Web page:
Addendum April 29, 2007:  The first bug fix was posted today.   Although I thought that fractional stock and part lengths were handled correctly, they were not.  The code which determines which pattern to select next (the Dynamic Knapsack procedure) is deeply dependent on the lengths being integers.  Until I find a replacement, my work-around is to scale the the lengths up by 10 or 100 (for 1 or 2 decimal accuracy) as necessary, solve the problem, and then scale the results back to the original fractional values.   A new case, Kevins.txt, with non-integer part lengths was added to the test cases in the zip files.

Addendum August 19, 2008: A while ago, a user submitted a case that Cutstock could not solve. It has many part lengths (19) and a wide range of lengths (134 to 6004).  Today's update, Cutstock3,  allows that case (SortTest.txt) to run by sorting the input stock in decreasing stock length before solving.  The base code for this program is not mine, and I'll admit that I have a difficult time debugging it, but I did notice that the other test cases were presorted and sorting this case allows a solution.     I also modified the cutting pattern graphic display to omit displaying length values when there is not enough space (for example, many adjacent short lengths cut from long stock).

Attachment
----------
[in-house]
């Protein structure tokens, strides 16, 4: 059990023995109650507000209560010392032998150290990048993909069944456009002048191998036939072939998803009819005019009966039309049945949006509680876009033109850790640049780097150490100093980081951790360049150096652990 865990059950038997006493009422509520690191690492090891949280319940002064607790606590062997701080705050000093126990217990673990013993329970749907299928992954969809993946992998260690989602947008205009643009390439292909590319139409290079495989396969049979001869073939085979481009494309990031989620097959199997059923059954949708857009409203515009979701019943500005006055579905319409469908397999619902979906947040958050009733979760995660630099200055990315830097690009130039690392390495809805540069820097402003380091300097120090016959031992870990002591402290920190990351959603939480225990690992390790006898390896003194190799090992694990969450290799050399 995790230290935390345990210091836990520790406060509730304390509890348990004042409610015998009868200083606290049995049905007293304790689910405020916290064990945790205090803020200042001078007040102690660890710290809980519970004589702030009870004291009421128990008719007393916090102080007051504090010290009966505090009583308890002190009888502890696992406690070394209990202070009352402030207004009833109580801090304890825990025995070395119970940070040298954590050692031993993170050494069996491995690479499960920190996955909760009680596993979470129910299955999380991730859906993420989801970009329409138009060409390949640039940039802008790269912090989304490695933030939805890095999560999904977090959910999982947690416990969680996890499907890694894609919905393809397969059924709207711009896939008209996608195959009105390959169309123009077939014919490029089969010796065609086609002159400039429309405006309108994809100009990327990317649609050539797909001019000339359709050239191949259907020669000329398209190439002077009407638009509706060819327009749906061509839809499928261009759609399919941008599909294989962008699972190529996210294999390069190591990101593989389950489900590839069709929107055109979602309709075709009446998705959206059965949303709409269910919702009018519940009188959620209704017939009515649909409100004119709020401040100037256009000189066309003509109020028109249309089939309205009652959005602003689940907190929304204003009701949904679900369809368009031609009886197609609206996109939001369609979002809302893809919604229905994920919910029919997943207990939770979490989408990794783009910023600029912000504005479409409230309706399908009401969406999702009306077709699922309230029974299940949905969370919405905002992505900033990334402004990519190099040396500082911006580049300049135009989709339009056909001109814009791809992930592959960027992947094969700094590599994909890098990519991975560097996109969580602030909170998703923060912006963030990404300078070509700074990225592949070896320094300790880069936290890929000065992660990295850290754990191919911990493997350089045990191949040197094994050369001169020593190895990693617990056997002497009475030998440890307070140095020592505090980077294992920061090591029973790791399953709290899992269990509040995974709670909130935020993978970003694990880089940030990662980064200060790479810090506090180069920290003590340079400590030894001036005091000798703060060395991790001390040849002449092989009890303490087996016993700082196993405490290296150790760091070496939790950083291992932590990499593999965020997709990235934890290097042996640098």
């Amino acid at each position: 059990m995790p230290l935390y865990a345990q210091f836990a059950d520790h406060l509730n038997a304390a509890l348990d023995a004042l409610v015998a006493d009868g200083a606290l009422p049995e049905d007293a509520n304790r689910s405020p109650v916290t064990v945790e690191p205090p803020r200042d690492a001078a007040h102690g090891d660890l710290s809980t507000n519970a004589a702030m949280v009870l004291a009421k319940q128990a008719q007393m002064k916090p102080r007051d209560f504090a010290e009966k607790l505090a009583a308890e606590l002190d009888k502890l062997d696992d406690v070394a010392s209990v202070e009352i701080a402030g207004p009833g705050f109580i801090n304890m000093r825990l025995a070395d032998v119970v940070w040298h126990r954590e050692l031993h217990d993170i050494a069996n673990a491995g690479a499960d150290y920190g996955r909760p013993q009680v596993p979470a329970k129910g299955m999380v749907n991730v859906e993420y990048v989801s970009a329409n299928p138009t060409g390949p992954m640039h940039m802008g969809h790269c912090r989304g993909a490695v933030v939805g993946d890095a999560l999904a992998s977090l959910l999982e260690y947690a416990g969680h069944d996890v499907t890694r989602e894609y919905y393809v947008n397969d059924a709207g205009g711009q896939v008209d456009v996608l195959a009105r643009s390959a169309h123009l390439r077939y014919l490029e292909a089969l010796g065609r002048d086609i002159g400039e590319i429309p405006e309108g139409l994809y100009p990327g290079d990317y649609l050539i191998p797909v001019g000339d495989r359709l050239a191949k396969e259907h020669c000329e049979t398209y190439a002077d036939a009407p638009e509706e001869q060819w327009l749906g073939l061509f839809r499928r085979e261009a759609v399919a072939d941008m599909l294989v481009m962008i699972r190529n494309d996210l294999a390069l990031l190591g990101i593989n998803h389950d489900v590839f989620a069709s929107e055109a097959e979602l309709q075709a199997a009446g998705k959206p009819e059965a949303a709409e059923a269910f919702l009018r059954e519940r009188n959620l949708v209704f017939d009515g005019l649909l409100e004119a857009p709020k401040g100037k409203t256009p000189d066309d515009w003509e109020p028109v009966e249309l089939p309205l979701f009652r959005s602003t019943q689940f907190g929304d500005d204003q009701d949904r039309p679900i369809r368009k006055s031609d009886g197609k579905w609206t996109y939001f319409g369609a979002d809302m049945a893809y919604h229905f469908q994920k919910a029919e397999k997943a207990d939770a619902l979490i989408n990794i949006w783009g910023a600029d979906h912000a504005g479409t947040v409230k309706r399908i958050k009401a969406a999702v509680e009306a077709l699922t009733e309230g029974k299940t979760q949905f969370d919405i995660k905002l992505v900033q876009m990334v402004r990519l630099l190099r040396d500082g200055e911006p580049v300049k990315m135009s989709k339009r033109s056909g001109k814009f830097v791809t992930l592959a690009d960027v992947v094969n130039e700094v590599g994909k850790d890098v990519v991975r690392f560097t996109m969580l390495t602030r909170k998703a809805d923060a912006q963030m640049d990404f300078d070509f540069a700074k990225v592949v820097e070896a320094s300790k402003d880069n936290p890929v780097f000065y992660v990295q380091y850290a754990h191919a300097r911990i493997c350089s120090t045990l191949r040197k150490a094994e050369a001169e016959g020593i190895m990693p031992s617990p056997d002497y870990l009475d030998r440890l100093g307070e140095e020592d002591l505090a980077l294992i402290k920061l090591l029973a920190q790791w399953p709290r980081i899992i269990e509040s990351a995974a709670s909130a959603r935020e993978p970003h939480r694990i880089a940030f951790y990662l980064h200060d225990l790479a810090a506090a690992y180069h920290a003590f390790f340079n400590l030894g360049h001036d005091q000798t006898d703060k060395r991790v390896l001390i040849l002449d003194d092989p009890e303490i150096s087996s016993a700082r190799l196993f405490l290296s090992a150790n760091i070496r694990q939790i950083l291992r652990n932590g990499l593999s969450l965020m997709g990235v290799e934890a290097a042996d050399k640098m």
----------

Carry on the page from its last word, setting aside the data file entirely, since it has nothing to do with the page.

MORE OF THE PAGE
This is one of three or four programs on DFF that needs a month dedicated to understanding and improving it, (but this this not the month J).              

Addendum September 25, 2008:  One more step towards understanding and possibly improving the search for optimum integer solutions.  A "Manual Cutting Stock" program posted today allows users to select which patterns (and how many) to use in producing the required number of parts.  The idea of course is to produce the parts with minimum cost.  So far I have  been able to match the original program solutions some of the time, but usually not.  Both "Manual Cutting Stock" and the original "Cutting Stock" programs  will read and create case files that ate compatible with the other.   It might be the basis for a challenging new puzzle game!     

November 11, 2010:  Version 4 posted today fixes a problem with part lengths that are not whole numbers.  Even though the code was modified in 2007 to handle such lengths, all the test files just had ".00" added to the data.  Any real fractional value was handled incorrectly.  Should be OK now.  The Manual Cutting Stock program still does not handle fractional part or stock lengths correctly.

  

Running/Exploring the Program 

Suggestions for Further Explorations

Run more cases for which solution is known, especially the Integer solution.

 

Original Date: March 31, 2007

Modified: February 18, 2016